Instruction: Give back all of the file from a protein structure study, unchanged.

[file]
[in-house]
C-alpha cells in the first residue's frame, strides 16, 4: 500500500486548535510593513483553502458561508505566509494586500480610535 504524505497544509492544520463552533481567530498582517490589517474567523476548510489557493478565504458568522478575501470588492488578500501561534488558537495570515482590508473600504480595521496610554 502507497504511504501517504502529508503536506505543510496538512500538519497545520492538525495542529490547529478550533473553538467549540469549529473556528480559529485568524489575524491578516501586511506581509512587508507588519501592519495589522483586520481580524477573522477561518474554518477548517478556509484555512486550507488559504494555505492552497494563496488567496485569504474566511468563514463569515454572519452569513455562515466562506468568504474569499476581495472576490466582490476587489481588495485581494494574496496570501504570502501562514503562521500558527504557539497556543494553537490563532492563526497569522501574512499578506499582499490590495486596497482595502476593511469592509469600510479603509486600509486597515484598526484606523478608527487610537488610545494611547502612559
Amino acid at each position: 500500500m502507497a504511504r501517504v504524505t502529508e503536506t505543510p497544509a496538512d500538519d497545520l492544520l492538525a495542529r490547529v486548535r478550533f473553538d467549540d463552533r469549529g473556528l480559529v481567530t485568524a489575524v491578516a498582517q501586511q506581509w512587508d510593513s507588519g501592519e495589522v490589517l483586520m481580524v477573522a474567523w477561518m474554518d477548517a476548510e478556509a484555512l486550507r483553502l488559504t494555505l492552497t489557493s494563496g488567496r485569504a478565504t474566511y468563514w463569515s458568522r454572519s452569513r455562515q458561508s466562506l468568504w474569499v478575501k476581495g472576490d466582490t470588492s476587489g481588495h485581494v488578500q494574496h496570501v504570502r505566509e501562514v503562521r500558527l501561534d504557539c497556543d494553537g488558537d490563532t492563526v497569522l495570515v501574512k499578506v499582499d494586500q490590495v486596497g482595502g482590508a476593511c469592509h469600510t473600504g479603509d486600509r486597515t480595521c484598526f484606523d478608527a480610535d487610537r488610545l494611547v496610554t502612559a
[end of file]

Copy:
[in-house]
C-alpha cells in the first residue's frame, strides 16, 4: 500500500486548535510593513483553502458561508505566509494586500480610535 504524505497544509492544520463552533481567530498582517490589517474567523476548510489557493478565504458568522478575501470588492488578500501561534488558537495570515482590508473600504480595521496610554 502507497504511504501517504502529508503536506505543510496538512500538519497545520492538525495542529490547529478550533473553538467549540469549529473556528480559529485568524489575524491578516501586511506581509512587508507588519501592519495589522483586520481580524477573522477561518474554518477548517478556509484555512486550507488559504494555505492552497494563496488567496485569504474566511468563514463569515454572519452569513455562515466562506468568504474569499476581495472576490466582490476587489481588495485581494494574496496570501504570502501562514503562521500558527504557539497556543494553537490563532492563526497569522501574512499578506499582499490590495486596497482595502476593511469592509469600510479603509486600509486597515484598526484606523478608527487610537488610545494611547502612559
Amino acid at each position: 500500500m502507497a504511504r501517504v504524505t502529508e503536506t505543510p497544509a496538512d500538519d497545520l492544520l492538525a495542529r490547529v486548535r478550533f473553538d467549540d463552533r469549529g473556528l480559529v481567530t485568524a489575524v491578516a498582517q501586511q506581509w512587508d510593513s507588519g501592519e495589522v490589517l483586520m481580524v477573522a474567523w477561518m474554518d477548517a476548510e478556509a484555512l486550507r483553502l488559504t494555505l492552497t489557493s494563496g488567496r485569504a478565504t474566511y468563514w463569515s458568522r454572519s452569513r455562515q458561508s466562506l468568504w474569499v478575501k476581495g472576490d466582490t470588492s476587489g481588495h485581494v488578500q494574496h496570501v504570502r505566509e501562514v503562521r500558527l501561534d504557539c497556543d494553537g488558537d490563532t492563526v497569522l495570515v501574512k499578506v499582499d494586500q490590495v486596497g482595502g482590508a476593511c469592509h469600510t473600504g479603509d486600509r486597515t480595521c484598526f484606523d478608527a480610535d487610537r488610545l494611547v496610554t502612559a